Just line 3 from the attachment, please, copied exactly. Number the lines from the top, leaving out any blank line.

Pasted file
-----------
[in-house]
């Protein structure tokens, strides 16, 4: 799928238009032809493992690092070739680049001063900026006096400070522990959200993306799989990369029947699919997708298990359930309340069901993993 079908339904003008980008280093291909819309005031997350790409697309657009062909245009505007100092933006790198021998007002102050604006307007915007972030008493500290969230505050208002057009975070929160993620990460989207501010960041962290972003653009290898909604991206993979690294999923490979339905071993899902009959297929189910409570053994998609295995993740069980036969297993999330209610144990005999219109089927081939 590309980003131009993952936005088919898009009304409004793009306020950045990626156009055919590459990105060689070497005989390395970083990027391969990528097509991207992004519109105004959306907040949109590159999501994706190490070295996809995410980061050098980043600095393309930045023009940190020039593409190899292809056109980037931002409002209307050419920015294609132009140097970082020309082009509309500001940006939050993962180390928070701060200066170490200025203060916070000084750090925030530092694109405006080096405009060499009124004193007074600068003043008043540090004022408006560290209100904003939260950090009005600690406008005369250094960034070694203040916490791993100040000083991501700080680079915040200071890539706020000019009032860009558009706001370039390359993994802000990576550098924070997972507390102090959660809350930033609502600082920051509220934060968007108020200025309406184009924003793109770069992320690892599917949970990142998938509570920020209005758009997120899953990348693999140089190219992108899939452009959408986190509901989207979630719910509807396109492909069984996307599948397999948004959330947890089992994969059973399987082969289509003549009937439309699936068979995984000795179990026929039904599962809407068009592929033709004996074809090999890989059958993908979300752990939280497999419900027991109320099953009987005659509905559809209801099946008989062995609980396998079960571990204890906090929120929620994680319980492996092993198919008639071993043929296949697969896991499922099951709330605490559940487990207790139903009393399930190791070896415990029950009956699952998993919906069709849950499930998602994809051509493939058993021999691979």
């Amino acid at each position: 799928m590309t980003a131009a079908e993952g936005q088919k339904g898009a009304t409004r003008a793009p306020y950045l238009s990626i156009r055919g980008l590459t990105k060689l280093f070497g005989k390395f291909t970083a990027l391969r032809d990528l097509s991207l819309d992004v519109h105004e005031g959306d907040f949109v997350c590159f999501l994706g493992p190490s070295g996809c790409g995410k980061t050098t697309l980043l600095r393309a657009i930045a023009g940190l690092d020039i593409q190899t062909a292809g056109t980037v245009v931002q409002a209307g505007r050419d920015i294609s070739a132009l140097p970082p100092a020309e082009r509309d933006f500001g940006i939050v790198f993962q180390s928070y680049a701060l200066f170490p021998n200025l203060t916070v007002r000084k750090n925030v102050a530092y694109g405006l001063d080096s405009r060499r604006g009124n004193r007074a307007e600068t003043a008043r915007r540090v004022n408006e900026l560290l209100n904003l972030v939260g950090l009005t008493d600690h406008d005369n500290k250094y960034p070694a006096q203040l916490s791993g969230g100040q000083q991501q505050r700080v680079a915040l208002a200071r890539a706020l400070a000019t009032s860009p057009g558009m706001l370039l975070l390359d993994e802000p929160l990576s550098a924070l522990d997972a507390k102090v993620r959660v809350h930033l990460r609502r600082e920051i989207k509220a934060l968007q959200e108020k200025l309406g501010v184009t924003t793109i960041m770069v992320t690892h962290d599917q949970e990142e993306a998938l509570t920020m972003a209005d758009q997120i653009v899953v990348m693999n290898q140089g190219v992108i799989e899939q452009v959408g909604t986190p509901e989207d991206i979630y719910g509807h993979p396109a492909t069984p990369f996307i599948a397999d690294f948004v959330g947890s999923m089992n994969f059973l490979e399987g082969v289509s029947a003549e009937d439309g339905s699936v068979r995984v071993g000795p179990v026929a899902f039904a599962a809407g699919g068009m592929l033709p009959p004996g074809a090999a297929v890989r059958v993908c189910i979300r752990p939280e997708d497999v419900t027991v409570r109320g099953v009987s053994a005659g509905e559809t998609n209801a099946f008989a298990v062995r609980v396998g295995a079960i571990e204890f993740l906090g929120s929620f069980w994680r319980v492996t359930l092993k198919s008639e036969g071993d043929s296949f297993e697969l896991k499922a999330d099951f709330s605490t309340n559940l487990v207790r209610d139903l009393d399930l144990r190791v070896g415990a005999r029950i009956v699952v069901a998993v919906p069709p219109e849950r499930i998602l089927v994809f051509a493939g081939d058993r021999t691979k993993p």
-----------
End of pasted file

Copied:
């Amino acid at each position: 799928m590309t980003a131009a079908e993952g936005q088919k339904g898009a009304t409004r003008a793009p306020y950045l238009s990626i156009r055919g980008l590459t990105k060689l280093f070497g005989k390395f291909t970083a990027l391969r032809d990528l097509s991207l819309d992004v519109h105004e005031g959306d907040f949109v997350c590159f999501l994706g493992p190490s070295g996809c790409g995410k980061t050098t697309l980043l600095r393309a657009i930045a023009g940190l690092d020039i593409q190899t062909a292809g056109t980037v245009v931002q409002a209307g505007r050419d920015i294609s070739a132009l140097p970082p100092a020309e082009r509309d933006f500001g940006i939050v790198f993962q180390s928070y680049a701060l200066f170490p021998n200025l203060t916070v007002r000084k750090n925030v102050a530092y694109g405006l001063d080096s405009r060499r604006g009124n004193r007074a307007e600068t003043a008043r915007r540090v004022n408006e900026l560290l209100n904003l972030v939260g950090l009005t008493d600690h406008d005369n500290k250094y960034p070694a006096q203040l916490s791993g969230g100040q000083q991501q505050r700080v680079a915040l208002a200071r890539a706020l400070a000019t009032s860009p057009g558009m706001l370039l975070l390359d993994e802000p929160l990576s550098a924070l522990d997972a507390k102090v993620r959660v809350h930033l990460r609502r600082e920051i989207k509220a934060l968007q959200e108020k200025l309406g501010v184009t924003t793109i960041m770069v992320t690892h962290d599917q949970e990142e993306a998938l509570t920020m972003a209005d758009q997120i653009v899953v990348m693999n290898q140089g190219v992108i799989e899939q452009v959408g909604t986190p509901e989207d991206i979630y719910g509807h993979p396109a492909t069984p990369f996307i599948a397999d690294f948004v959330g947890s999923m089992n994969f059973l490979e399987g082969v289509s029947a003549e009937d439309g339905s699936v068979r995984v071993g000795p179990v026929a899902f039904a599962a809407g699919g068009m592929l033709p009959p004996g074809a090999a297929v890989r059958v993908c189910i979300r752990p939280e997708d497999v419900t027991v409570r109320g099953v009987s053994a005659g509905e559809t998609n209801a099946f008989a298990v062995r609980v396998g295995a079960i571990e204890f993740l906090g929120s929620f069980w994680r319980v492996t359930l092993k198919s008639e036969g071993d043929s296949f297993e697969l896991k499922a999330d099951f709330s605490t309340n559940l487990v207790r209610d139903l009393d399930l144990r190791v070896g415990a005999r029950i009956v699952v069901a998993v919906p069709p219109e849950r499930i998602l089927v994809f051509a493939g081939d058993r021999t691979k993993p």